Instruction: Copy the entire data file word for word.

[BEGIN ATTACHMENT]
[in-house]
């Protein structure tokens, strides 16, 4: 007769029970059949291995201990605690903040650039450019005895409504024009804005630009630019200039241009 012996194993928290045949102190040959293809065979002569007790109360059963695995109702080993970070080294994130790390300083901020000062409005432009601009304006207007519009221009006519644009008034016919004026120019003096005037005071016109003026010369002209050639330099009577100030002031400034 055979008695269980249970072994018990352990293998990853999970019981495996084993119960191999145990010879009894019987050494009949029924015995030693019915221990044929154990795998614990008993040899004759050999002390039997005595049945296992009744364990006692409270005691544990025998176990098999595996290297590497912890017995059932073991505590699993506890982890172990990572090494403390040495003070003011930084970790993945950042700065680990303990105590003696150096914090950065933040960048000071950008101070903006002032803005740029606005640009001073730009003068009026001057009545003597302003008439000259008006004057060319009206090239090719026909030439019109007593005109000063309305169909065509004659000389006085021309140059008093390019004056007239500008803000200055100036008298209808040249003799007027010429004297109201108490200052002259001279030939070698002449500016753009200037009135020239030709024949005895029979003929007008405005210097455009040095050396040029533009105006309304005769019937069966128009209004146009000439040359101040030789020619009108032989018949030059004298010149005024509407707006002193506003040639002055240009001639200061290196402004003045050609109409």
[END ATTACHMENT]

[in-house]
């Protein structure tokens, strides 16, 4: 007769029970059949291995201990605690903040650039450019005895409504024009804005630009630019200039241009 012996194993928290045949102190040959293809065979002569007790109360059963695995109702080993970070080294994130790390300083901020000062409005432009601009304006207007519009221009006519644009008034016919004026120019003096005037005071016109003026010369002209050639330099009577100030002031400034 055979008695269980249970072994018990352990293998990853999970019981495996084993119960191999145990010879009894019987050494009949029924015995030693019915221990044929154990795998614990008993040899004759050999002390039997005595049945296992009744364990006692409270005691544990025998176990098999595996290297590497912890017995059932073991505590699993506890982890172990990572090494403390040495003070003011930084970790993945950042700065680990303990105590003696150096914090950065933040960048000071950008101070903006002032803005740029606005640009001073730009003068009026001057009545003597302003008439000259008006004057060319009206090239090719026909030439019109007593005109000063309305169909065509004659000389006085021309140059008093390019004056007239500008803000200055100036008298209808040249003799007027010429004297109201108490200052002259001279030939070698002449500016753009200037009135020239030709024949005895029979003929007008405005210097455009040095050396040029533009105006309304005769019937069966128009209004146009000439040359101040030789020619009108032989018949030059004298010149005024509407707006002193506003040639002055240009001639200061290196402004003045050609109409």